I tested the current limiting feature some. Will have to come back to it later.

Bucking: P or N

I kept burning out the P-MOSFETS. It was recommended that I use N-MOSFETS for a buck converter instead of P-MOSFETS. This requires careful planning. For example, take a buck converter with an N-MOSFET in the place of the P-MOSFET. The voltage of the N-MOSFET's Source pin varies wildly. The max Vgs parameter specifies that the Gate voltage cannot exceed the Source by more than 20 volts. Additionally, the Gate needs to be at least 10 volts higher than the Source to fully open. So, the Gate voltage has to be adjusted to keep in sync with the varying Source pin's voltage.

There are a few methods to accommodate for this arrangement.

Isolated +18 Volt Systems

My first test of this idea used a Transformer Gate Drive. It seemed to work well, but it did not look good on the oscope. Additionally, I observed a spike in output voltage when I abruptly removed a large load from the circuit. I still don't understand how the pulse width is to be maintained with this design.

click to enlarge/reduce

My second test used an isolated power supply. There are two bucking circuits in my design, so I would need two isolated power supplies. I began this venture by making a transformer. I wound one wire around a toroid core for about 80 turns and covered this with electrical tape. I made a second pass with another wire for 80 turns. The third pass forms a center tapped winding with a total of 160 turns (80+80=160).

I configured a 555 chip to provide a 50% duty cycle pulse. I connected the center tap to the +18 voltage supply using a 100 Ohm resistor. Each leg of this primary winding is connected to an N-MOSFET. The pulses from the 555 alternately drive the N-MOSFETS to ground the transformer legs. The two inner windings of the transformer feed a diode bridge rectifier and then a capacitor. I achieve about 18 volts DC at the capacitor -- the same value I started with. This setup gives me two, galvanically isolated, 18 volt DC power supplies.

click to enlarge/reduce
click to enlarge/reduce

MOSFET Drivers

Next, I had to learn about various MOSFET drivers. A good reference is
Design And Application Guide For High Speed MOSFET Gate Drive Circuit By Laszlo Balogh.

I set the 0V of my isolated 18 volt system to the Source of the N-MOSFET of the buck converter. This gives me a solid, +18 volts relative to the Source. I use an an Optocoupler to interface this floating 18 volt supply with the LM324. Unfortunately, the optocoupler's on/off process does not provide a sharp on/off pulse. So, I filter this signal through a Hex Buffer to transform it into a sharp switching signal. The Hex Buffer actuates an NPN/PNP Totem Pole to drive the N-MOSFET. This seems to be a very stable design.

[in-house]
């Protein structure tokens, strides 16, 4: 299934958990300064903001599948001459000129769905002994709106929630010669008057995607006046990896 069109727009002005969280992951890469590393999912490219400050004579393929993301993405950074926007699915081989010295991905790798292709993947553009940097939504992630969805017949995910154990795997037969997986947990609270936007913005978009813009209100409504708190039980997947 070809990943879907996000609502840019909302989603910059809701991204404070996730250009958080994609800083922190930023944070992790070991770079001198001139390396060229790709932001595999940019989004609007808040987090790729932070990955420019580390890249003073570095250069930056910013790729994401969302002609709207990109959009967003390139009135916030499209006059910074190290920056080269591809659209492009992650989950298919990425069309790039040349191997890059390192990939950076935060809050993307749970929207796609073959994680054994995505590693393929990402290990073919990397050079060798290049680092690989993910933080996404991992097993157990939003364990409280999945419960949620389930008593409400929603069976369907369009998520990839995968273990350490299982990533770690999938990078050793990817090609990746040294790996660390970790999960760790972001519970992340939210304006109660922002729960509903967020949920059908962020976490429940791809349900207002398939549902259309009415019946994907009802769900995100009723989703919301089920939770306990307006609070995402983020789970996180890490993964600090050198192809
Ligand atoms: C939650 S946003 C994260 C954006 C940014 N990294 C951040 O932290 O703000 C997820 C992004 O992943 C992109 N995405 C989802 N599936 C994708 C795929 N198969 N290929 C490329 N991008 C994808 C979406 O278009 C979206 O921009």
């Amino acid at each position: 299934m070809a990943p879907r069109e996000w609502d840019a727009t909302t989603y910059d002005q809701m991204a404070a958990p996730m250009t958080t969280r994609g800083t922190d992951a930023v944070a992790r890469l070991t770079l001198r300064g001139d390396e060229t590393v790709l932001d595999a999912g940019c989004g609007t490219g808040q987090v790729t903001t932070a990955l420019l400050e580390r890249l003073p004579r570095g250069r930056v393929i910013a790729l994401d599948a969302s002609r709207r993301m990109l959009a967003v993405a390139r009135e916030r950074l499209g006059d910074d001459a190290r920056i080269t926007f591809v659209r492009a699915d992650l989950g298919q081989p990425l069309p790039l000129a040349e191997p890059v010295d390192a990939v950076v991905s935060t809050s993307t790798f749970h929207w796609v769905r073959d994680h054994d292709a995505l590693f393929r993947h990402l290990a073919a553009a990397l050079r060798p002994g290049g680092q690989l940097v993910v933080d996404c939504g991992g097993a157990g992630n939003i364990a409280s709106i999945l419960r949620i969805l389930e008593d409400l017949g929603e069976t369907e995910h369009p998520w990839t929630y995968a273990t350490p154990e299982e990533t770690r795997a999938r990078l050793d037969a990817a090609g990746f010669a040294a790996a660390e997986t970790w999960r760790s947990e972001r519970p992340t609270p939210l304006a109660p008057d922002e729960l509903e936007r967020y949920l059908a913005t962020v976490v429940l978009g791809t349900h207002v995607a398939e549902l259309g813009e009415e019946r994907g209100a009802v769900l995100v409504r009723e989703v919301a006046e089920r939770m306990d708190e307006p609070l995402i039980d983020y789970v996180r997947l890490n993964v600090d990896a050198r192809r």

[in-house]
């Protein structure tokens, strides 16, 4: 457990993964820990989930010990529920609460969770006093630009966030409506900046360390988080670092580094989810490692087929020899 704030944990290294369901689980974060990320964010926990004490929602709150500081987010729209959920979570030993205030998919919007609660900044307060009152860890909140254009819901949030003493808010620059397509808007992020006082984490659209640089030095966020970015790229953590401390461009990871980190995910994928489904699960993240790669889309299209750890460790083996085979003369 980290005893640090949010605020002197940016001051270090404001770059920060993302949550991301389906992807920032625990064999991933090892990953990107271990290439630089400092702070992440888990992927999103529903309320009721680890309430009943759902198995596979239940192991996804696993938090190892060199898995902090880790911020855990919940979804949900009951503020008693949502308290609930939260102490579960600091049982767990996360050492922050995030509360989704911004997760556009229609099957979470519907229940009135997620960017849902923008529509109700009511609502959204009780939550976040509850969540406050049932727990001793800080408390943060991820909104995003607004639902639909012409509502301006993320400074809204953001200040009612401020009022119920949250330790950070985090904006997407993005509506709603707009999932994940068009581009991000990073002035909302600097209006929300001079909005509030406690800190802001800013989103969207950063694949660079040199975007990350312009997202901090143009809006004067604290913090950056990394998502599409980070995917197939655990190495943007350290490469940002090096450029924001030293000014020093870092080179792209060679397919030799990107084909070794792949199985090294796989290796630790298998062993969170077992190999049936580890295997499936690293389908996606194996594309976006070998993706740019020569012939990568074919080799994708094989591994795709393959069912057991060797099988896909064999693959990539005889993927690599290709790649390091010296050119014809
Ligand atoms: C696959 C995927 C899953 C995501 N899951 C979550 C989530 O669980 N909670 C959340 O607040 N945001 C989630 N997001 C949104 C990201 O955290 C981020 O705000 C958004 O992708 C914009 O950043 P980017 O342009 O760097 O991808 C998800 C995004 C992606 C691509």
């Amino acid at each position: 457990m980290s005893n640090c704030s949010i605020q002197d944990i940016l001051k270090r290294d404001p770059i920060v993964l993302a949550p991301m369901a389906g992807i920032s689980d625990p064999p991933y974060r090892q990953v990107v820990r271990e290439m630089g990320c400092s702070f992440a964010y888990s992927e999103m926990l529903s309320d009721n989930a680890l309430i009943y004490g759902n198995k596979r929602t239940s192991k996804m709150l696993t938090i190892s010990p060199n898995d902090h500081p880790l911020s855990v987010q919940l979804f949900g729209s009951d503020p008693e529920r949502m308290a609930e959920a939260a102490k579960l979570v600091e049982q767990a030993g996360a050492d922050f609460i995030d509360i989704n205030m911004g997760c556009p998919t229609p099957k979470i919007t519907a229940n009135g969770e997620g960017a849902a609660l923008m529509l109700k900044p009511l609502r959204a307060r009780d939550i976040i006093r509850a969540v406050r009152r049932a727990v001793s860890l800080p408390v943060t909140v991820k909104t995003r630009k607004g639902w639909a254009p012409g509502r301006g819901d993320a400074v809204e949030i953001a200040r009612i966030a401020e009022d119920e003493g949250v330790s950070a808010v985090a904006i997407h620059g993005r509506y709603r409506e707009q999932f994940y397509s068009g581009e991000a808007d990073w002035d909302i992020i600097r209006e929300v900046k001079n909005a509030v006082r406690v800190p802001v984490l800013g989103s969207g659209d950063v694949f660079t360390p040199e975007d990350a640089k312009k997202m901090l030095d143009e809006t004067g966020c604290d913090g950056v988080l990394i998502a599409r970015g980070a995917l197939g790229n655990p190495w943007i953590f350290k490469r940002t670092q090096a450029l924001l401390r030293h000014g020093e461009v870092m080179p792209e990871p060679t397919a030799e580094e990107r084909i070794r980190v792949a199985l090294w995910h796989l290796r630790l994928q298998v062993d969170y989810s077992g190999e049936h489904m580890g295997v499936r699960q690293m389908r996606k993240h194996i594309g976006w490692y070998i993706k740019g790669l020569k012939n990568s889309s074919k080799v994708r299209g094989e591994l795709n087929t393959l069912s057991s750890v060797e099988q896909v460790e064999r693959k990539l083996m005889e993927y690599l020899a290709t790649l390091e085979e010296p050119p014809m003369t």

I have some IC MOSFET drivers on order.
Apr 14, 2010

I love the MOSFET drivers. I destroyed a few of them, but they do produce nice, sharp pulses.

I had an epiphany today. Over the past few months, I played with the current limiting feature of the LM3524. I used this on one part of the inverter. My design had multiple switching circuits. I could not figure out how to implement current limiting on the other two. The issue is that the current sensing resistor separates the system from the ground. If I have three circuits using current sensing resistor, then I have three different ground references that are not galvanically isolated. This was my epiphany. I realized that if they were galvanically isolated then I would have no problem joining the systems together. So, I now have a greater appreciation of the topologies that incorporate transformers.

I will have to trash my old designs. But, I learned a lot over the past few months. If this were easy, then it would not be interesting.

I began to study transformers a few months ago, but I was a little intimidated. It is amazing that two coils of wire can be so complicated. Now, with a greater appreciation for galvanic isolation, I will resume my exploration of switching topologies using transformers.